Goldman: Chick Stahl, the bridge that collapses, the bat that breaks

From SABR member Steven Goldman at The Hardball Times on July 31, 2019:

On March 28, 1907, Chick Stahl, one of the best center fielders the game had seen to that point, donned his uniform and prepared to play a spring training exhibition despite his extremely depressed state. He possessed a bottle of medicine that could serve equally well as a poison should he choose to misuse it. For a brief moment he weighed his life in the balance and made his decision. A few minutes later, dying in the arms of his best friend, the chemical he had consumed devouring him from the inside, he cried out, “It drove me to it.”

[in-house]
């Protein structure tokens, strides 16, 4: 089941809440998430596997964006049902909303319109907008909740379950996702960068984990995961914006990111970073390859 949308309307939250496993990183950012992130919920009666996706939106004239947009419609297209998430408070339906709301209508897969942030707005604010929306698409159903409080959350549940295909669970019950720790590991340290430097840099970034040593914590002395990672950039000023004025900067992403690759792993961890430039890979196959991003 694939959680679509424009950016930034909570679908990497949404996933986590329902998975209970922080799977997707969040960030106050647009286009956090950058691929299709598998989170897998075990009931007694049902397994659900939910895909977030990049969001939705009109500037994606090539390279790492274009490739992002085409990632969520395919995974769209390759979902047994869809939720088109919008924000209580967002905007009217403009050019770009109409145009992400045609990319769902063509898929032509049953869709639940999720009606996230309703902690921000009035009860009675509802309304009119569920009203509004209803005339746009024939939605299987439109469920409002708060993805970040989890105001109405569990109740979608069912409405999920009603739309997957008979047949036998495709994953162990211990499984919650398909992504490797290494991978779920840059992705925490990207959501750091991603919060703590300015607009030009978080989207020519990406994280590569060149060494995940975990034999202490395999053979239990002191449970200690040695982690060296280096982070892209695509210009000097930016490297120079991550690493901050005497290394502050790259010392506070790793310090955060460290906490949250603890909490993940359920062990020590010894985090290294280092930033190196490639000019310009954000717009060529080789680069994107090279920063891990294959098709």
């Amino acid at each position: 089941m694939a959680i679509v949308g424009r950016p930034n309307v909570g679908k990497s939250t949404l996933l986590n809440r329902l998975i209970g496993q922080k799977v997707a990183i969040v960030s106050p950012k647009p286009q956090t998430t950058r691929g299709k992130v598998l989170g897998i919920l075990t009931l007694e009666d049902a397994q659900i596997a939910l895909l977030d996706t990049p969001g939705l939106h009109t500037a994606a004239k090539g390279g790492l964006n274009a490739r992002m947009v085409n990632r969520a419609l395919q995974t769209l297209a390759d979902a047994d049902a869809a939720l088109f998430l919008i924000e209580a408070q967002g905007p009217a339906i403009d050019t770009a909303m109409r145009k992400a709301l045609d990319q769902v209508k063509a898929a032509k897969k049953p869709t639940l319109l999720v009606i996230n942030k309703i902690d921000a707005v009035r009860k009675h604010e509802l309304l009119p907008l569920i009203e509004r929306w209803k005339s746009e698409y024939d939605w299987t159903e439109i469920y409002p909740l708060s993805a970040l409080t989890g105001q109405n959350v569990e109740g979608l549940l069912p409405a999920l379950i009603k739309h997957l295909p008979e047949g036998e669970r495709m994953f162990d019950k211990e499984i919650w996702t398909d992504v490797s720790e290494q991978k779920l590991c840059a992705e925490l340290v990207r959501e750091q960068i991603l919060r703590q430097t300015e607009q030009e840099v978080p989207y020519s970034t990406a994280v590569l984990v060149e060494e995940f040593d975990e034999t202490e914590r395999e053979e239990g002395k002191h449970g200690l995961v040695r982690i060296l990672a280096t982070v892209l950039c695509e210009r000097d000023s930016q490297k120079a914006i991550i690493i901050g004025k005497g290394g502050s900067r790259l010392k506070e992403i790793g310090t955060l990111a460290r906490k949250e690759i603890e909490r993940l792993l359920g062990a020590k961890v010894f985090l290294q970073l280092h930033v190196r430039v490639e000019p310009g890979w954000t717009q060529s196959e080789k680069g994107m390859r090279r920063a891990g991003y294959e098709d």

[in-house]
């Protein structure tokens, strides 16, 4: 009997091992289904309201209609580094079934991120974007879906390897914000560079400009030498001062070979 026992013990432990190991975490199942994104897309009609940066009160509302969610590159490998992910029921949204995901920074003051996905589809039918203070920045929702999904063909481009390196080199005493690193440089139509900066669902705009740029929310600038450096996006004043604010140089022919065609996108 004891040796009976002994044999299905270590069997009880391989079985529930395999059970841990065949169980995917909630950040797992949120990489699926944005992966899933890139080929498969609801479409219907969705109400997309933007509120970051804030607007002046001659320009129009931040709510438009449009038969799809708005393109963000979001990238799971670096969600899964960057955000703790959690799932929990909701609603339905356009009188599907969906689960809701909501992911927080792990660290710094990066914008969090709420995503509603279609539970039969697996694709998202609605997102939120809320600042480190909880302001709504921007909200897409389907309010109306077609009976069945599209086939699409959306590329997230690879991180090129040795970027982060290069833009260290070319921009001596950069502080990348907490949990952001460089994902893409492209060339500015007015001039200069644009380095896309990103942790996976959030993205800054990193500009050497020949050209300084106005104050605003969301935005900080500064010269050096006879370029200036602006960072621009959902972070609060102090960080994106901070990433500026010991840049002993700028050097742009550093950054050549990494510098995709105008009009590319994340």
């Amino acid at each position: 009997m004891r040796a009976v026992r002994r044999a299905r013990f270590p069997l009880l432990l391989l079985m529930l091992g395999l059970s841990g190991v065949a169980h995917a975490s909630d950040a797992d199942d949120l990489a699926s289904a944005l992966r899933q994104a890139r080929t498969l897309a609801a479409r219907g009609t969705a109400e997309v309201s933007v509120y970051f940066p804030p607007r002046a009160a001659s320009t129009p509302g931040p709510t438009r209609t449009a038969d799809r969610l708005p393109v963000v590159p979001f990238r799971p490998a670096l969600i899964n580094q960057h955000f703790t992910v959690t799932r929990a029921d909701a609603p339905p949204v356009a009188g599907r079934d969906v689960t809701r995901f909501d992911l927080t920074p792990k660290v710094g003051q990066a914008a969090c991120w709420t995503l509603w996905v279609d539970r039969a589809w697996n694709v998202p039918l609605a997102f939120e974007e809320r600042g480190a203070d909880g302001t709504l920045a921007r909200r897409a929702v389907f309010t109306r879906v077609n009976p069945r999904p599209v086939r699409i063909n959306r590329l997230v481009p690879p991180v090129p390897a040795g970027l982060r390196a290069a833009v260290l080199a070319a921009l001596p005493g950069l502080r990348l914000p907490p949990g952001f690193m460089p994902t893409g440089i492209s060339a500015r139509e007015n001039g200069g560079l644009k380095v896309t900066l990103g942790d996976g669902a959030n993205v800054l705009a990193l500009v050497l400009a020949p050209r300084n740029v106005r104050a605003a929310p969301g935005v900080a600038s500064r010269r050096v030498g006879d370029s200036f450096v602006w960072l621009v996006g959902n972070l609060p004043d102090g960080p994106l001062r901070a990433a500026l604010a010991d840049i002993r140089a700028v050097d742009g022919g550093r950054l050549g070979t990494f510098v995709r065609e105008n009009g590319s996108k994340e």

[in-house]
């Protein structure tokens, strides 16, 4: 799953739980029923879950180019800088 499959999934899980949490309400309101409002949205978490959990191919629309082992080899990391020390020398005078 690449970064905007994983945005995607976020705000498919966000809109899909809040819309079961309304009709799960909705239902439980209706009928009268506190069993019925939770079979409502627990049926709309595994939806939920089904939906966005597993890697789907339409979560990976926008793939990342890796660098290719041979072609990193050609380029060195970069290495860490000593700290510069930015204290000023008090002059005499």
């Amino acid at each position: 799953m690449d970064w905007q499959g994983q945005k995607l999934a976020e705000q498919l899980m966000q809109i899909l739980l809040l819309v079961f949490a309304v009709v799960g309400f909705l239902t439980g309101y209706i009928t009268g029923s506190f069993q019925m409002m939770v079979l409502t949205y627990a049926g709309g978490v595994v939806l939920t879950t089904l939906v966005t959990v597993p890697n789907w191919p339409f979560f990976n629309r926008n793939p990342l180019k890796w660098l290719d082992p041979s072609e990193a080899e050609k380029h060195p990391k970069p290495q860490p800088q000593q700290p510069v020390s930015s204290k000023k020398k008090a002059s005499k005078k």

Ever since, baseball historians have speculated as to why a popular, recently married 33-year-old would, in the interstitial minutes between dressing for that day’s game and the umpire shouting, “Play ball,” take his own life. They have relentlessly theorized as to just who or what Stahl meant to indicate with the pronoun “it.” But “it” doesn’t matter. All that does matter is that “it” gave Stahl a chance to value himself versus whatever “it” was, and his life finished in second place.

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Originally published: August 2, 2019. Last Updated: August 2, 2019.